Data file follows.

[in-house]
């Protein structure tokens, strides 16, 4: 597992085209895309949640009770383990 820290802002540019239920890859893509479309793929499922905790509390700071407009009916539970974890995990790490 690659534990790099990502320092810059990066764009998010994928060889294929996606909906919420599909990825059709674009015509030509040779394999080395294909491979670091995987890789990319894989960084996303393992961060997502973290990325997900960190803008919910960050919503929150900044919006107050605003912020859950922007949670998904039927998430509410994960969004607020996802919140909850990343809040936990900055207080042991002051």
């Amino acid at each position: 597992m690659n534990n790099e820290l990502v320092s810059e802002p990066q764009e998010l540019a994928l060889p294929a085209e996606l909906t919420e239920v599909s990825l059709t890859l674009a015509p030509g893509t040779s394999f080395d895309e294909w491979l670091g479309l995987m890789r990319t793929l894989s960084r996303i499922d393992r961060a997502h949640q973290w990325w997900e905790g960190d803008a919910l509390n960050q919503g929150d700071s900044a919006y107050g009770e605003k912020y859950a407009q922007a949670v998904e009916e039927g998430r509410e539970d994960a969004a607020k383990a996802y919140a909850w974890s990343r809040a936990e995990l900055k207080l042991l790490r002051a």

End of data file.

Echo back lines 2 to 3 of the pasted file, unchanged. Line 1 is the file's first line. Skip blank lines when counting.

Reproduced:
């Protein structure tokens, strides 16, 4: 597992085209895309949640009770383990 820290802002540019239920890859893509479309793929499922905790509390700071407009009916539970974890995990790490 690659534990790099990502320092810059990066764009998010994928060889294929996606909906919420599909990825059709674009015509030509040779394999080395294909491979670091995987890789990319894989960084996303393992961060997502973290990325997900960190803008919910960050919503929150900044919006107050605003912020859950922007949670998904039927998430509410994960969004607020996802919140909850990343809040936990900055207080042991002051």
């Amino acid at each position: 597992m690659n534990n790099e820290l990502v320092s810059e802002p990066q764009e998010l540019a994928l060889p294929a085209e996606l909906t919420e239920v599909s990825l059709t890859l674009a015509p030509g893509t040779s394999f080395d895309e294909w491979l670091g479309l995987m890789r990319t793929l894989s960084r996303i499922d393992r961060a997502h949640q973290w990325w997900e905790g960190d803008a919910l509390n960050q919503g929150d700071s900044a919006y107050g009770e605003k912020y859950a407009q922007a949670v998904e009916e039927g998430r509410e539970d994960a969004a607020k383990a996802y919140a909850w974890s990343r809040a936990e995990l900055k207080l042991l790490r002051a």